As stated earlier, there are only three-tracks on Introducing...Tribute to Grover Washington, Jr. With that being expressed, it might also be stated that Rocco Ventrella has actually done an outstanding job with Grover's most recognized cuts. They include "Winelight," "Let It Flow" and "Make Me A Memory," all of which reflect Rocco's high regard for Grover. What is just as apparent, is Ventrella's display of musical range, which also makes for a "sound activated spiritual energy tribute" to the "Father of Contemporary Jazz." Rocco Ventrella's testament to Grover Washington, Jr. gets five stars by my estimation. His music is original and his choice of musicians creates an under tow of musical harmony that makes the CD even more compelling. All of the combined elements contained in this release will overwhelm the harshest of critics and at the end of it all, most will agree that this tribute to Grover Washington, Jr. is one that will surely stand the test of further scrutiny.

Prior to receiving information pertaining to Rocco Ventrella, I did not have a clue about the infectious nature of his sound. If the true nature of what Rocco has been able to accomplish with the release of Introducing...Tribute to Grover Washington, Jr. is this dynamic in approach, then his influence will be heart felt and equally embraced by Grover Washington's devoted fan base. This recording left a vacuum with the release of only three tracks, which is a very big tease in my opinion. Rocco left in me an intense urge to replay this CD over and over again, as I anxiously await the next installment from this highly evolved saxophonist.

Sheldon T. Nunn-Jazzreview


- Sheldon T. Nunn-Jazzreview


Rocco Ventrella grew up in Bari in the southern part of Italy. After music Conservatory, Rocco participated in various clinics with famous jazz musicians like David Liebman, Michael Brecker and Bob Mintzer. In addition, he began to play in small jazz groups appearing in numerous jazz clubs and at the same time started to study piano and began to work in the studios "Crescendo" and "Sorriso" (ex C&M) of Bari. Since 1983, Rocco plays in the Big Band J.S.O. of P. Lepore of Bari where he has appeared with an impressive and long list of world renowned jazz artists. By 1998, Rocco began to love Smooth Jazz music, with the latest fruit of this love being the promotional CD Tribute to Grover Washington, Jr., a great tribute to one of his idols.

Rocco was kind enough to send me a copy of this CD containing three of Grover's most beloved and classic compositions: "Winelight", "Let It Flow" and "Make Me A Memory," which all were originally recorded back in 1980 on Grover Washington, Jr.'s Winelight album. Winelight is a record which definitely has touched the hearts of many smooth jazz lovers around the world. Rocco Ventrella gives the songs a new twist with updated contemporary grooves but still manages to retain the spirit of the original. In the beginning he reluctantly and respectfully approaches the songs but increasingly starts to bring his personality and improvisation to the mix, generating quite a bit of heat before the songs are gracefully brought to an end.

I am looking forward to hearing more from this ongoing project in the future. All of these songs have been added to the playlist of SwissGroove.ch and they definitely are radio friendly, groovy, spirited and do justice to Grover's legacy. Rocco Ventrella is a great sax player and a nice person to boot so let's hope that more finished work will be available soon so the world can hear this music.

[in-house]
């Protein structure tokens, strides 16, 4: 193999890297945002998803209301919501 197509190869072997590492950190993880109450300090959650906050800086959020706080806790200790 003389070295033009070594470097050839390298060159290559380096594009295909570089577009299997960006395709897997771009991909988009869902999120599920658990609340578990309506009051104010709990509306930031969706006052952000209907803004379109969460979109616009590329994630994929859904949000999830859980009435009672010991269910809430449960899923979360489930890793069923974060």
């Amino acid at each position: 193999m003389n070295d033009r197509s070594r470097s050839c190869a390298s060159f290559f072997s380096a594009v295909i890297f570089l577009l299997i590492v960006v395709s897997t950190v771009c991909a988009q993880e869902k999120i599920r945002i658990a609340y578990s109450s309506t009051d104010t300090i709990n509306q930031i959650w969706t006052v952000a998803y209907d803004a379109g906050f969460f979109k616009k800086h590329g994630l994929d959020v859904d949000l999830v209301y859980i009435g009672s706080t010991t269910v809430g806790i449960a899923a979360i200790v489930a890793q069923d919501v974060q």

Peter Bohei-SmoothJazzVibes - Peter Bohei


Al direttore del diparti-
mento “Woodwinds” della
Berk lee, Bill Pierce (Jazz
Mes sengers, Stevie Wonder,
Marvin Gaye) é bastato l’ -
ascolto del cd Give Me The
Groo vee aver letto il curricu-
lum del mago del sax, Rocco
Ventrella, per invitarlo a Bo -
ston, lo scorso 29 Gennaio,
per tenere una clinic/concert
pres so la prestigiosa scuola
di musica “Berklee College”.
Rocco Ventrella è uno di
qu ei musicisti di cui ci si
pen tirà per non averlo sco-
perto in tempo. Vuoi per il
suo “lavorare dietro le quin-
te”, ma mica poi tanto, vista
l’ultima prestigiosa avventu-
ra in America, il sassofonista
barese vanta le più interes-
santi collaborazioni (Lee Ko -
ni tz, Eddie Davis, Paolo Fre -
su, Enrico Rava, Tullio De
Piscopo, Tony Scott, Dizzie
Gil lespie, Rossana Casale,
Mario Rosini, ecc.), oltre che
un album eccezionale, Give
Me The Groove.
“Presso uno degli Audi to ri -
um della Berklee, mi sono
esi bito con la “Spajazzy”
(lad dove “Spa” sta per “spa-
ghetti” e “jazzy” la musica
che accompagna da una vita
la carriera di Ventrella, ndr),
composta da Sergio Bellotti,
batterista e insegnante della
Berklee e Tino D’Agostino,
bas sista e insegnante presso
il Liceo di Arlington”.
Il maestro Ventrella, dopo
il concerto, ha discusso con
gli studenti italiani e ameri-
cani presenti, sul perché egli
abbia voluto applicare lo
smoothjazz alla melodia ita-
liana. “Gli americani, in mo -
do particolare, erano molto
cu riosi di sapere”. Con la
stes sa band, Rocco ha poi te -
nu to vari concerti, “presso l’ -
as sociazione culturale italia-
na “Dante Alighieri”, il Liceo
della città di Arlington,
“Vernisage Jazz Restaurant”
e in molti altri luoghi”, che
vi vono di musica, non al mo -
Rocco VentrellaRocco Ventrella
EE’’pugliesepugliese
il mago del saxil mago del sax
do di noi italiani, fra una piz -
za e una birra, ma nel devoto
ascolto di chi ha crede nella
musica come sostentamento
dello spirito e non solo. D’ a -
ltronde, la musica jazz, origi-
nariamente, è nata da tale
connubio. “Tra i vari jazz
club, ricordo in modo partico-
lare il “Breezeway” in Rox -
bu ry – racconta Ventrella -
con i “WeJazzUp” di Frank
Wilkins, pianista, ex inse-